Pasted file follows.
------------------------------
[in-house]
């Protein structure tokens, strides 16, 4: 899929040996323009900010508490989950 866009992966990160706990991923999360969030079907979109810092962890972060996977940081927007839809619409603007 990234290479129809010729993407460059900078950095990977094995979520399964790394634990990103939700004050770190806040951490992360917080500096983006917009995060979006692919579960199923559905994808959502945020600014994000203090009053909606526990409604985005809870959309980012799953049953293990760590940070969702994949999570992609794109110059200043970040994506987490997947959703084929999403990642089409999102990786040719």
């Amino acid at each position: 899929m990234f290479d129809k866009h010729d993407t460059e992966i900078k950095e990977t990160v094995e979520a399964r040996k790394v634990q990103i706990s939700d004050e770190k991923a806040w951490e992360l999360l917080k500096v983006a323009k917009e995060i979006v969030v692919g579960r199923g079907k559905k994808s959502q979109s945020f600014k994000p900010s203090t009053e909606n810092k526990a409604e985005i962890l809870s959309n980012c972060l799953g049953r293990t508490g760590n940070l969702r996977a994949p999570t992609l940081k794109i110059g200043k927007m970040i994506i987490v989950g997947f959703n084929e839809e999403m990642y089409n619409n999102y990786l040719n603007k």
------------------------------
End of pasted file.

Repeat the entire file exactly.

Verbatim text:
[in-house]
């Protein structure tokens, strides 16, 4: 899929040996323009900010508490989950 866009992966990160706990991923999360969030079907979109810092962890972060996977940081927007839809619409603007 990234290479129809010729993407460059900078950095990977094995979520399964790394634990990103939700004050770190806040951490992360917080500096983006917009995060979006692919579960199923559905994808959502945020600014994000203090009053909606526990409604985005809870959309980012799953049953293990760590940070969702994949999570992609794109110059200043970040994506987490997947959703084929999403990642089409999102990786040719």
């Amino acid at each position: 899929m990234f290479d129809k866009h010729d993407t460059e992966i900078k950095e990977t990160v094995e979520a399964r040996k790394v634990q990103i706990s939700d004050e770190k991923a806040w951490e992360l999360l917080k500096v983006a323009k917009e995060i979006v969030v692919g579960r199923g079907k559905k994808s959502q979109s945020f600014k994000p900010s203090t009053e909606n810092k526990a409604e985005i962890l809870s959309n980012c972060l799953g049953r293990t508490g760590n940070l969702r996977a994949p999570t992609l940081k794109i110059g200043k927007m970040i994506i987490v989950g997947f959703n084929e839809e999403m990642y089409n619409n999102y990786l040719n603007k």